Session Type: ACR Poster Session A
Session Time: 9:00AM-11:00AM
Background/Purpose: Treatment abandonment (failure to start therapy after prescription) is common among patients (pts) prescribed specialty pharmaceuticals. AbbVie offers a pt support program (PSP) for adalimumab (ADA)-treated pts, which includes assistance with medication costs, nurse support, injection training, pen disposal and medication reminders.1 PSP may reduce abandonment in RA, ankylosing spondylitis (AS) and psoriatic arthritis (PsA). We investigated associations between PSP and rate of ADA treatment abandonment in US pts with RA, AS and PsA.
Methods: A longitudinal study was conducted using pt-level data from AbbVie’s PSP database linked with Source Healthcare Analytics US claims data. Pts aged ≥18 years with a RA, AS or PsA diagnosis, ≥1 pharmacy claim (paid or reversed) for ADA and no ADA claim before 2012 were included; the index date was the first ADA claim from 1/2012–1/2015. Pts required medical coverage ≥3 months pre-index date and pharmacy coverage ≥3 months pre-/post-index date. Abandonment was defined as reversal of first ADA claim (eg, pt did not take possession of medication) with no paid claim during 3 months of follow-up. Abandonment rate was compared between pts who enrolled in any component of the PSP (PSP cohort) vs those who did not (non-PSP cohort) within 30 days of treatment initiation using 2-sample z-test of proportions. The likelihood of abandonment was assessed using logistic regression, controlling for baseline characteristics.
Results: A total of 16780 pts (RA: 6200 PSP, 6155 non-PSP; AS: 451 PSP, 525 non-PSP; PsA: 1785 PSP, 1664 non-PSP) were included. At baseline in RA and PsA, PSP pts were younger (50.5 vs 52.0 yr; P<.0001 and 48.5 vs 49.3 yr; P=.042, respectively) and less likely to be male (20.4% vs 22.5%; P=.005 and 41.2% vs 47.8%; P=.0001, respectively) than non-PSP pts. No significant difference was observed regarding age in AS, but PSP pts were less likely to be male vs non-PSP pts (50.1% vs 57.7%; P=.018). The PSP cohort had lower expected per-patient out of pocket contribution for ADA across diseases (RA [$222 vs $312; P<.0001], AS [$136 vs $240; P<.0001] and PsA [$179 vs $261; P<.0001]) and greater frequency of specialty pharmacy use for first ADA fill (RA: 55.7% vs 47.3%; P<.0001, AS: 65.4% vs 49.5%; P<.0001, PsA: 58.8% vs 54.8%; P=.0173). After controlling for baseline characteristics among PSP vs non-PSP pts, abandonment risk was 78% lower in RA (6.0% vs 26.4%; odds ratio [OR]=0.22; P<.0001), 85% lower in AS (3.8% vs 20.2%; OR=0.15; P<.0001) and 77% lower in PsA (4.8% vs 21.9%; OR=0.23; P<.0001) (Figure).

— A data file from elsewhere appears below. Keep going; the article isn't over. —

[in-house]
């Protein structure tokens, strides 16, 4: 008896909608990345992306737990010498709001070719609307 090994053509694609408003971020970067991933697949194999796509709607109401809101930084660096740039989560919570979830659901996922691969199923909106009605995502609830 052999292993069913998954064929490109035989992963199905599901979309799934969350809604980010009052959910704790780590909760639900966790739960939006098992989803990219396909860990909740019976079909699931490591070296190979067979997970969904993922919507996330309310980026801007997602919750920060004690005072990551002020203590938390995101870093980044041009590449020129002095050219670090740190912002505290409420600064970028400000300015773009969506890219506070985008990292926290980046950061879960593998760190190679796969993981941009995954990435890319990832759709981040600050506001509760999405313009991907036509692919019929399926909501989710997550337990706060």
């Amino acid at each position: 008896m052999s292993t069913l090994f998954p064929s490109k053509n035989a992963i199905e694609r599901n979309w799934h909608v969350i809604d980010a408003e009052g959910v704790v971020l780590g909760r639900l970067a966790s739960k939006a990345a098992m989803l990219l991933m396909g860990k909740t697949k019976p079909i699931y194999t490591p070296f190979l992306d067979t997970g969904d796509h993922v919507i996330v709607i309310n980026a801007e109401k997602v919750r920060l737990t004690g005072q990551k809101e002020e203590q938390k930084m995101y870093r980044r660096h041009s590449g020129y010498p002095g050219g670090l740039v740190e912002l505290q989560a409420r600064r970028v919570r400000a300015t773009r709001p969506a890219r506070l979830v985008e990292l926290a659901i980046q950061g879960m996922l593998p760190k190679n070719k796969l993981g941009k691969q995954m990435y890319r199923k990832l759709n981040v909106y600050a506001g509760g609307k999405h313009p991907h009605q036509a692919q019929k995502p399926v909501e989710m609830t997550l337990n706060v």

Conclusion: Enrollment in AbbVie’s free-to-patient PSP was associated with 77–85% reduced abandonment of ADA treatment among US pts with RA, AS and PsA. References: 1. https://www.humira.com/humira-complete
To cite this abstract in AMA style:Mease P, Mittal M, Skup M, Davis M, Ganguli A, Johnson S, Schiff M. Impact of a Patient Support Program on Abandonment of Adalimumab Treatment Initiation in Patients with Rheumatoid Arthritis, Ankylosing Spondylitis, and Psoriatic Arthritis [abstract]. Arthritis Rheumatol. 2016; 68 (suppl 10). https://acrabstracts.org/abstract/impact-of-a-patient-support-program-on-abandonment-of-adalimumab-treatment-initiation-in-patients-with-rheumatoid-arthritis-ankylosing-spondylitis-and-psoriatic-arthritis/. Accessed October 19, 2021.
« Back to 2016 ACR/ARHP Annual Meeting
ACR Meeting Abstracts - https://acrabstracts.org/abstract/impact-of-a-patient-support-program-on-abandonment-of-adalimumab-treatment-initiation-in-patients-with-rheumatoid-arthritis-ankylosing-spondylitis-and-psoriatic-arthritis/